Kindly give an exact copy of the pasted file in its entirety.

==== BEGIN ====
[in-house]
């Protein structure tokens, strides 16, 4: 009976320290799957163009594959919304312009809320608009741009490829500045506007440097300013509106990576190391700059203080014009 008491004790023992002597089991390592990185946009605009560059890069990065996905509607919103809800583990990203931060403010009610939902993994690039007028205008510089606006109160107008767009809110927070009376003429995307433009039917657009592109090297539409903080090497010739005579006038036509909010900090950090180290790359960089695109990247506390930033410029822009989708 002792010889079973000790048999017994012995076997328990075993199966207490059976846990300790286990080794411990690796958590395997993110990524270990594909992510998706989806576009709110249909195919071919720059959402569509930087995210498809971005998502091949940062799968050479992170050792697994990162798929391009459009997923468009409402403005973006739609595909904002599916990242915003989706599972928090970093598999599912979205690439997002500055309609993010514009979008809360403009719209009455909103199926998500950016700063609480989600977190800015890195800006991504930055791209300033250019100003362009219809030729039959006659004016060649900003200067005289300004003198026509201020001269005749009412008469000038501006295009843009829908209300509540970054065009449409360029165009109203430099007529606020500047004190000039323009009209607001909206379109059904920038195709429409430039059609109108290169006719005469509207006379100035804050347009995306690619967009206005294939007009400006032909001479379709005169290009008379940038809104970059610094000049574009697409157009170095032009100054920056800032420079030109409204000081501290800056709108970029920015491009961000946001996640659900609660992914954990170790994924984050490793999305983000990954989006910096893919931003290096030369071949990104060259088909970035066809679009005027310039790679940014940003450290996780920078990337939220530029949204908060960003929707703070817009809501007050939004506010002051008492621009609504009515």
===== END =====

[in-house]
């Protein structure tokens, strides 16, 4: 009976320290799957163009594959919304312009809320608009741009490829500045506007440097300013509106990576190391700059203080014009 008491004790023992002597089991390592990185946009605009560059890069990065996905509607919103809800583990990203931060403010009610939902993994690039007028205008510089606006109160107008767009809110927070009376003429995307433009039917657009592109090297539409903080090497010739005579006038036509909010900090950090180290790359960089695109990247506390930033410029822009989708 002792010889079973000790048999017994012995076997328990075993199966207490059976846990300790286990080794411990690796958590395997993110990524270990594909992510998706989806576009709110249909195919071919720059959402569509930087995210498809971005998502091949940062799968050479992170050792697994990162798929391009459009997923468009409402403005973006739609595909904002599916990242915003989706599972928090970093598999599912979205690439997002500055309609993010514009979008809360403009719209009455909103199926998500950016700063609480989600977190800015890195800006991504930055791209300033250019100003362009219809030729039959006659004016060649900003200067005289300004003198026509201020001269005749009412008469000038501006295009843009829908209300509540970054065009449409360029165009109203430099007529606020500047004190000039323009009209607001909206379109059904920038195709429409430039059609109108290169006719005469509207006379100035804050347009995306690619967009206005294939007009400006032909001479379709005169290009008379940038809104970059610094000049574009697409157009170095032009100054920056800032420079030109409204000081501290800056709108970029920015491009961000946001996640659900609660992914954990170790994924984050490793999305983000990954989006910096893919931003290096030369071949990104060259088909970035066809679009005027310039790679940014940003450290996780920078990337939220530029949204908060960003929707703070817009809501007050939004506010002051008492621009609504009515």